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Subject:  Comparing Fisher to GG (very long) Date:  10/1/2000  2:44 PM
Author:  xerohype Number:  4613 of 8767

Comparing Fisher's Principles to The Gorilla Game

by xerohype

A few weeks ago I had the pleasure to read Philip Fisher's Common Stocks and Uncommon Profits (heretofore referred to as CSUP). Fisher's investment philosophy fits very well with my philosophy of picking the very best companies and holding them for a long time. I think that as Gorilla Gamers we can use some of Fisher's principles as part of our arsenal for evaluating potential Gorillas. Fisher really studies the aspects of businesses that deal with good execution, especially analyzing the management of a company. A Gorilla such as PSFT that stumbles may have been recognized earlier through the application of Fisher's points. Microsoft has failed in some very key Fisher points, most notably when Bill Gates testified in the antitrust trial. A Gorilla that can't execute properly will be weakened, and a King that doesn't execute will be brought down in a big hurry by one or more Princes in its royalty game.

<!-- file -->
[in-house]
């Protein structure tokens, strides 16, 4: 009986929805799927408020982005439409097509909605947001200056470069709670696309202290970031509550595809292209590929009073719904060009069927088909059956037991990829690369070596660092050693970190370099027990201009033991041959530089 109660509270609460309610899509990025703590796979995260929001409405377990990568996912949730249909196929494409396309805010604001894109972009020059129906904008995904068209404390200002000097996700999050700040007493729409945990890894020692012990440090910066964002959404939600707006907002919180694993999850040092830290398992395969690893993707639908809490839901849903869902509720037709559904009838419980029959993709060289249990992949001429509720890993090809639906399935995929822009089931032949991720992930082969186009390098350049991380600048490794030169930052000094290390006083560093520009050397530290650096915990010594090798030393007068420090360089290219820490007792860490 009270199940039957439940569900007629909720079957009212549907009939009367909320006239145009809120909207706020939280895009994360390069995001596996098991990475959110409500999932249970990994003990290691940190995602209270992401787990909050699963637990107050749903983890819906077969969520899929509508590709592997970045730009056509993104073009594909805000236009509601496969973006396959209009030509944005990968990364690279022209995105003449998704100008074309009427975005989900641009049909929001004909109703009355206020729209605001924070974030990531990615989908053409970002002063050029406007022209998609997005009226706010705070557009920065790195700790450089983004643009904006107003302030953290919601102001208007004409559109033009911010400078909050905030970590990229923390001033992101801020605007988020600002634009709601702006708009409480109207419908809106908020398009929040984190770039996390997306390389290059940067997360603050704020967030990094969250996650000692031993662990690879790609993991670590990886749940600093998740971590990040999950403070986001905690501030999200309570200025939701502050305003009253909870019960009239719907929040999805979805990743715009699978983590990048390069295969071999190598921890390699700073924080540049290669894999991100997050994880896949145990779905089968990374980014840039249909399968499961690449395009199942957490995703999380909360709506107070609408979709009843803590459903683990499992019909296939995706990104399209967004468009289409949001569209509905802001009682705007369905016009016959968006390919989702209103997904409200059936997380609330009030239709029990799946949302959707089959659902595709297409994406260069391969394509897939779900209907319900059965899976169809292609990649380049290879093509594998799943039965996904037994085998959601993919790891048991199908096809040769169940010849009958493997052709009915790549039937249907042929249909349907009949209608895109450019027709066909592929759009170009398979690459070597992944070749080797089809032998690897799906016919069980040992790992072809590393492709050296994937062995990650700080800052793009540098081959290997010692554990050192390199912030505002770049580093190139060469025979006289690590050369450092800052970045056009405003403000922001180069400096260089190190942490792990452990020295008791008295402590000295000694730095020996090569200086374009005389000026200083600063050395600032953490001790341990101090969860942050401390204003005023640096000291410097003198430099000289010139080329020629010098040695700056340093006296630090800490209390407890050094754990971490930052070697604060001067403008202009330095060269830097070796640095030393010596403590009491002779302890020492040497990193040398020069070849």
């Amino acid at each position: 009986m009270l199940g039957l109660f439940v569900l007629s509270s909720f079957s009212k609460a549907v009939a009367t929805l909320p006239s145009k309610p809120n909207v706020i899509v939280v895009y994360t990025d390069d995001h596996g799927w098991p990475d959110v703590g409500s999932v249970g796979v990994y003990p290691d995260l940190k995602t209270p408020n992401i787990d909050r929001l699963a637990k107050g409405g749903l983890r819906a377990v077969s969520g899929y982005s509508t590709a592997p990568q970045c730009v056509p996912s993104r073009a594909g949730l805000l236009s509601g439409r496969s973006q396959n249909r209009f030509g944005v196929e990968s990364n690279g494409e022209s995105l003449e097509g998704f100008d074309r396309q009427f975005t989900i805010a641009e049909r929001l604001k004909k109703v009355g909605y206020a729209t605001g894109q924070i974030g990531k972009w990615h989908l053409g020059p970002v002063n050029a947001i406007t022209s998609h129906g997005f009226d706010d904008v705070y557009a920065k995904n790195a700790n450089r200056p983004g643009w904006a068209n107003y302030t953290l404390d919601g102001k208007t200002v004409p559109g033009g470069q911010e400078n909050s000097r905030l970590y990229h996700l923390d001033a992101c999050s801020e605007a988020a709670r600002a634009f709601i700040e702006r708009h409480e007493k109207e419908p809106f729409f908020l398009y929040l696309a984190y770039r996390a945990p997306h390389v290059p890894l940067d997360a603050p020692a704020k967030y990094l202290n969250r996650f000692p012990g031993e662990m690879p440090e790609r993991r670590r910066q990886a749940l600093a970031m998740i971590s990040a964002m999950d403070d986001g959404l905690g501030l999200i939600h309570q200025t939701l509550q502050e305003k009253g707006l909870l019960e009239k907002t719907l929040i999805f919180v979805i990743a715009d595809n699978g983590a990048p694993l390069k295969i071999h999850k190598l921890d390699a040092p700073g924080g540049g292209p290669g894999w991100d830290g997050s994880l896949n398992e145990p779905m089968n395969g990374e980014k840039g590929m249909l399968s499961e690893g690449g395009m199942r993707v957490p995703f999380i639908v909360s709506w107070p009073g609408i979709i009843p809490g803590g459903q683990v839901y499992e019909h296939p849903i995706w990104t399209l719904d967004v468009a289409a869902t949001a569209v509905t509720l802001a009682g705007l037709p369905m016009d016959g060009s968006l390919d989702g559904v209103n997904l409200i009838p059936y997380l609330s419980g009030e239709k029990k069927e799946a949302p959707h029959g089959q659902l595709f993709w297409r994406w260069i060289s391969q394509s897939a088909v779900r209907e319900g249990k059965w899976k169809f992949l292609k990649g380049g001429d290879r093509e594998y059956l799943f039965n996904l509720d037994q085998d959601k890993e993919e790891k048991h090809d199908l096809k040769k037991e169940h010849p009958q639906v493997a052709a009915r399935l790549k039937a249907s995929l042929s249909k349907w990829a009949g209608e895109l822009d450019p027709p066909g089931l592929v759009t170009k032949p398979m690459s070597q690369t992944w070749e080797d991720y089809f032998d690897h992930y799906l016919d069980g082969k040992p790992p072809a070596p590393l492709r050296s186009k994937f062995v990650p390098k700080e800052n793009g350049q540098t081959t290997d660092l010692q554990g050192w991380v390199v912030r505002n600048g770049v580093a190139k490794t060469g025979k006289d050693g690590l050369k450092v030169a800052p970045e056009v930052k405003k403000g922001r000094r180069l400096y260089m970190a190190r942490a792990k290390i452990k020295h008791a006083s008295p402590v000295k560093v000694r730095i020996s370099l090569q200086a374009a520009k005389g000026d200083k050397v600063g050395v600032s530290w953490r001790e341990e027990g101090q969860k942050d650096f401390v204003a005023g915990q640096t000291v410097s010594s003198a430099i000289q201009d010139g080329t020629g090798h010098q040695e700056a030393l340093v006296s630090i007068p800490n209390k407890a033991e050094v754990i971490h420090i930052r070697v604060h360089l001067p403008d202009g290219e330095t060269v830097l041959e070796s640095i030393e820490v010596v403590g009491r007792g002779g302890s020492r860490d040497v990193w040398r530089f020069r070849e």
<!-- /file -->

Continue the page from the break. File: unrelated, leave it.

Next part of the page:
I recently posted a series of original articles in the KP board dealing with LTBH investing. In those articles I discuss LTBH elements from the Gorilla Game and also from Fisher's writings.

LTBH Series Introduction


LTBH II: Selecting LTBH stocks

LTBH III: Jumping into the Market

LTBH IV: Monitoring LTBH stocks

LTBH V: When to sell

There are many elements of Foolish investing that come from Fisher's philosophy:
Hold great companies for the long term
Invest for sustained growth and expanding possibilities.
Invest in companies with excellent management.

Let's take a look at Fisher's 15 Points:

The Fifteen Points to Look for Before Buying a Common Stock

1. Does the company have products or services with sufficient market potential to make possible a sizable increase in sales for at least several years?

2. Does the management have a determination to continue to develop products or processes that will still further increase total sales potentials when the growth potentials of currently attractive product lines have largely been exploited?